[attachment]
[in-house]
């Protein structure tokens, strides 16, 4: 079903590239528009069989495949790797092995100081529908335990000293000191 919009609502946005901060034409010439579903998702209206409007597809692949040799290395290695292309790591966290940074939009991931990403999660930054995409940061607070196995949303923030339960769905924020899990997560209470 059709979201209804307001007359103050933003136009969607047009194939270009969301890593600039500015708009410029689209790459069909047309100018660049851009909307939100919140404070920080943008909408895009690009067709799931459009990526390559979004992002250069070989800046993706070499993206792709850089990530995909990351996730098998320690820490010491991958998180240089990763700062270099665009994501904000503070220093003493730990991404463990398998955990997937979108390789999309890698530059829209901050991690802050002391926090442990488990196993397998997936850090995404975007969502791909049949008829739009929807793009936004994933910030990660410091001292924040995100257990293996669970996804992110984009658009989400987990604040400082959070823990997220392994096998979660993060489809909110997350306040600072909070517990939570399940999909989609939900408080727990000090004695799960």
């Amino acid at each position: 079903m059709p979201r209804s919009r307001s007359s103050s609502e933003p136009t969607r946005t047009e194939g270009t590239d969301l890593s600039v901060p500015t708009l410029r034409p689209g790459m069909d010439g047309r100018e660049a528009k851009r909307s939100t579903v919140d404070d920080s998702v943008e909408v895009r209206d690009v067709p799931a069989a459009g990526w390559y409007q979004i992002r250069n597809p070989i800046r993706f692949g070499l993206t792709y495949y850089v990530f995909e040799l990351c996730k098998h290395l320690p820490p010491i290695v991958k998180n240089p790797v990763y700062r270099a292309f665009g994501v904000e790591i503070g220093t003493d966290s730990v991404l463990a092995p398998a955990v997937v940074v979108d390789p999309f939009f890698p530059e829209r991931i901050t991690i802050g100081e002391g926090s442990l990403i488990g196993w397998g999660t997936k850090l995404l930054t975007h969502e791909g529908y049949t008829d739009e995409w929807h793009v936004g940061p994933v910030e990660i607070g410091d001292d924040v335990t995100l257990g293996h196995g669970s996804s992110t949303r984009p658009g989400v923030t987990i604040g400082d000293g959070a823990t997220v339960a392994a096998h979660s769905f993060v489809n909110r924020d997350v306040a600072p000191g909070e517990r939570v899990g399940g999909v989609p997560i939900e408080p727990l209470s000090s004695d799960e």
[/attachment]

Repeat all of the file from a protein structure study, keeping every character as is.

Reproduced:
[in-house]
């Protein structure tokens, strides 16, 4: 079903590239528009069989495949790797092995100081529908335990000293000191 919009609502946005901060034409010439579903998702209206409007597809692949040799290395290695292309790591966290940074939009991931990403999660930054995409940061607070196995949303923030339960769905924020899990997560209470 059709979201209804307001007359103050933003136009969607047009194939270009969301890593600039500015708009410029689209790459069909047309100018660049851009909307939100919140404070920080943008909408895009690009067709799931459009990526390559979004992002250069070989800046993706070499993206792709850089990530995909990351996730098998320690820490010491991958998180240089990763700062270099665009994501904000503070220093003493730990991404463990398998955990997937979108390789999309890698530059829209901050991690802050002391926090442990488990196993397998997936850090995404975007969502791909049949008829739009929807793009936004994933910030990660410091001292924040995100257990293996669970996804992110984009658009989400987990604040400082959070823990997220392994096998979660993060489809909110997350306040600072909070517990939570399940999909989609939900408080727990000090004695799960």
């Amino acid at each position: 079903m059709p979201r209804s919009r307001s007359s103050s609502e933003p136009t969607r946005t047009e194939g270009t590239d969301l890593s600039v901060p500015t708009l410029r034409p689209g790459m069909d010439g047309r100018e660049a528009k851009r909307s939100t579903v919140d404070d920080s998702v943008e909408v895009r209206d690009v067709p799931a069989a459009g990526w390559y409007q979004i992002r250069n597809p070989i800046r993706f692949g070499l993206t792709y495949y850089v990530f995909e040799l990351c996730k098998h290395l320690p820490p010491i290695v991958k998180n240089p790797v990763y700062r270099a292309f665009g994501v904000e790591i503070g220093t003493d966290s730990v991404l463990a092995p398998a955990v997937v940074v979108d390789p999309f939009f890698p530059e829209r991931i901050t991690i802050g100081e002391g926090s442990l990403i488990g196993w397998g999660t997936k850090l995404l930054t975007h969502e791909g529908y049949t008829d739009e995409w929807h793009v936004g940061p994933v910030e990660i607070g410091d001292d924040v335990t995100l257990g293996h196995g669970s996804s992110t949303r984009p658009g989400v923030t987990i604040g400082d000293g959070a823990t997220v339960a392994a096998h979660s769905f993060v489809n909110r924020d997350v306040a600072p000191g909070e517990r939570v899990g399940g999909v989609p997560i939900e408080p727990l209470s000090s004695d799960e």